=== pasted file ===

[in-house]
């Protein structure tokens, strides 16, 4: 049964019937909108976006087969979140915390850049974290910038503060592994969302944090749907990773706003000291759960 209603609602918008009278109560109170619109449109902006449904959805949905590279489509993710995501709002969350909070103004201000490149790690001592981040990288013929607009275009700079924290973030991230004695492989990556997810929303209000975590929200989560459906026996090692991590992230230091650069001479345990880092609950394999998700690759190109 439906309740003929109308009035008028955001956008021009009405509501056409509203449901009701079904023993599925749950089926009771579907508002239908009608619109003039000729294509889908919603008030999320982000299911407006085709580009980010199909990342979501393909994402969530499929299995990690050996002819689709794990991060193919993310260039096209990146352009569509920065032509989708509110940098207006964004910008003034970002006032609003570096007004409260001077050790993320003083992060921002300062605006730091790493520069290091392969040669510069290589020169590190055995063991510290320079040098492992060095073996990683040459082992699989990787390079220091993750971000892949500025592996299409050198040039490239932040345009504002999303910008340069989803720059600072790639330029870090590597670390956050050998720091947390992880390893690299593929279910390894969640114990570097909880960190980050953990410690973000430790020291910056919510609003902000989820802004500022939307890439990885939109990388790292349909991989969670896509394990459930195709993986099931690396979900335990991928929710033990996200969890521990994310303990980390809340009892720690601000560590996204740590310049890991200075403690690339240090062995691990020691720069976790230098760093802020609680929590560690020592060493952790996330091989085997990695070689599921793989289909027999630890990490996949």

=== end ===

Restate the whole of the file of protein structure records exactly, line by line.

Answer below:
[in-house]
């Protein structure tokens, strides 16, 4: 049964019937909108976006087969979140915390850049974290910038503060592994969302944090749907990773706003000291759960 209603609602918008009278109560109170619109449109902006449904959805949905590279489509993710995501709002969350909070103004201000490149790690001592981040990288013929607009275009700079924290973030991230004695492989990556997810929303209000975590929200989560459906026996090692991590992230230091650069001479345990880092609950394999998700690759190109 439906309740003929109308009035008028955001956008021009009405509501056409509203449901009701079904023993599925749950089926009771579907508002239908009608619109003039000729294509889908919603008030999320982000299911407006085709580009980010199909990342979501393909994402969530499929299995990690050996002819689709794990991060193919993310260039096209990146352009569509920065032509989708509110940098207006964004910008003034970002006032609003570096007004409260001077050790993320003083992060921002300062605006730091790493520069290091392969040669510069290589020169590190055995063991510290320079040098492992060095073996990683040459082992699989990787390079220091993750971000892949500025592996299409050198040039490239932040345009504002999303910008340069989803720059600072790639330029870090590597670390956050050998720091947390992880390893690299593929279910390894969640114990570097909880960190980050953990410690973000430790020291910056919510609003902000989820802004500022939307890439990885939109990388790292349909991989969670896509394990459930195709993986099931690396979900335990991928929710033990996200969890521990994310303990980390809340009892720690601000560590996204740590310049890991200075403690690339240090062995691990020691720069976790230098760093802020609680929590560690020592060493952790996330091989085997990695070689599921793989289909027999630890990490996949």